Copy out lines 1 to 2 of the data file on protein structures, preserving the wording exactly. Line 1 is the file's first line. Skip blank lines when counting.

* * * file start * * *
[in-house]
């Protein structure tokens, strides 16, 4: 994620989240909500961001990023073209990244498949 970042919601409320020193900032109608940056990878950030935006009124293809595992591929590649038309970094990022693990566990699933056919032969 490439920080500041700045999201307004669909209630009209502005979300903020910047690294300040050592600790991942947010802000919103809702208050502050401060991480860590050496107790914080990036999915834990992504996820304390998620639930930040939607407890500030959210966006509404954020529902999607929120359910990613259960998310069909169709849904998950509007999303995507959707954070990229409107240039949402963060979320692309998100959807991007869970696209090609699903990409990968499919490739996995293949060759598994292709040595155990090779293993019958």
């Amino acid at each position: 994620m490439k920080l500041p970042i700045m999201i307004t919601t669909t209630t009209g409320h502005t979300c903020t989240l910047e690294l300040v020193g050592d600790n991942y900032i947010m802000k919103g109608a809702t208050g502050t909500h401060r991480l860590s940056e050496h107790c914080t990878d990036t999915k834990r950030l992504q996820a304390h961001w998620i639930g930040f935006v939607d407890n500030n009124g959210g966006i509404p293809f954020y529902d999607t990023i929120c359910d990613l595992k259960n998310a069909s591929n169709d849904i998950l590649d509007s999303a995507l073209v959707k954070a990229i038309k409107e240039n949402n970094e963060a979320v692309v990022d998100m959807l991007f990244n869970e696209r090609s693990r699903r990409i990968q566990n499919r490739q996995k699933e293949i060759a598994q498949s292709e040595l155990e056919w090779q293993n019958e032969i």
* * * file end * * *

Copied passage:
[in-house]
């Protein structure tokens, strides 16, 4: 994620989240909500961001990023073209990244498949 970042919601409320020193900032109608940056990878950030935006009124293809595992591929590649038309970094990022693990566990699933056919032969 490439920080500041700045999201307004669909209630009209502005979300903020910047690294300040050592600790991942947010802000919103809702208050502050401060991480860590050496107790914080990036999915834990992504996820304390998620639930930040939607407890500030959210966006509404954020529902999607929120359910990613259960998310069909169709849904998950509007999303995507959707954070990229409107240039949402963060979320692309998100959807991007869970696209090609699903990409990968499919490739996995293949060759598994292709040595155990090779293993019958």